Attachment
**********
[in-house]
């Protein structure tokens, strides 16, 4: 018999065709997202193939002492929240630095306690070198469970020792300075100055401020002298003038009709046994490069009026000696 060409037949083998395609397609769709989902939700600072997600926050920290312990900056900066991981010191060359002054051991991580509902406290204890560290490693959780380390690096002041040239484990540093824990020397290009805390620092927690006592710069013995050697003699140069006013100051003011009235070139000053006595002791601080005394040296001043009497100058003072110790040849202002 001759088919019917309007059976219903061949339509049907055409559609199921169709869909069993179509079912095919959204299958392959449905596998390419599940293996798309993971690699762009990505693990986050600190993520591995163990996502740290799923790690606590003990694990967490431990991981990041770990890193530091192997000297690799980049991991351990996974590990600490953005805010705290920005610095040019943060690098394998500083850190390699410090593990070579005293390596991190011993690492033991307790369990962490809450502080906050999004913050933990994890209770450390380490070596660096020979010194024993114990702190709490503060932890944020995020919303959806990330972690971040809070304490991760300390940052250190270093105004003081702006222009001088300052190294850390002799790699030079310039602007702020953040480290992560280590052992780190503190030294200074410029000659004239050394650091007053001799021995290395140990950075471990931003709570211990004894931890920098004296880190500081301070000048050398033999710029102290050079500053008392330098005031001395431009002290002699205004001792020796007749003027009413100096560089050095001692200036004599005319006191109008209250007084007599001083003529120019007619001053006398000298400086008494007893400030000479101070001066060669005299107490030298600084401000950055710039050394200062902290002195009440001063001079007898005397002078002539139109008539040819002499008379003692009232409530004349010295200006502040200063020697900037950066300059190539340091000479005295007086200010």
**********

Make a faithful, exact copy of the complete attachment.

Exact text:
[in-house]
């Protein structure tokens, strides 16, 4: 018999065709997202193939002492929240630095306690070198469970020792300075100055401020002298003038009709046994490069009026000696 060409037949083998395609397609769709989902939700600072997600926050920290312990900056900066991981010191060359002054051991991580509902406290204890560290490693959780380390690096002041040239484990540093824990020397290009805390620092927690006592710069013995050697003699140069006013100051003011009235070139000053006595002791601080005394040296001043009497100058003072110790040849202002 001759088919019917309007059976219903061949339509049907055409559609199921169709869909069993179509079912095919959204299958392959449905596998390419599940293996798309993971690699762009990505693990986050600190993520591995163990996502740290799923790690606590003990694990967490431990991981990041770990890193530091192997000297690799980049991991351990996974590990600490953005805010705290920005610095040019943060690098394998500083850190390699410090593990070579005293390596991190011993690492033991307790369990962490809450502080906050999004913050933990994890209770450390380490070596660096020979010194024993114990702190709490503060932890944020995020919303959806990330972690971040809070304490991760300390940052250190270093105004003081702006222009001088300052190294850390002799790699030079310039602007702020953040480290992560280590052992780190503190030294200074410029000659004239050394650091007053001799021995290395140990950075471990931003709570211990004894931890920098004296880190500081301070000048050398033999710029102290050079500053008392330098005031001395431009002290002699205004001792020796007749003027009413100096560089050095001692200036004599005319006191109008209250007084007599001083003529120019007619001053006398000298400086008494007893400030000479101070001066060669005299107490030298600084401000950055710039050394200062902290002195009440001063001079007898005397002078002539139109008539040819002499008379003692009232409530004349010295200006502040200063020697900037950066300059190539340091000479005295007086200010």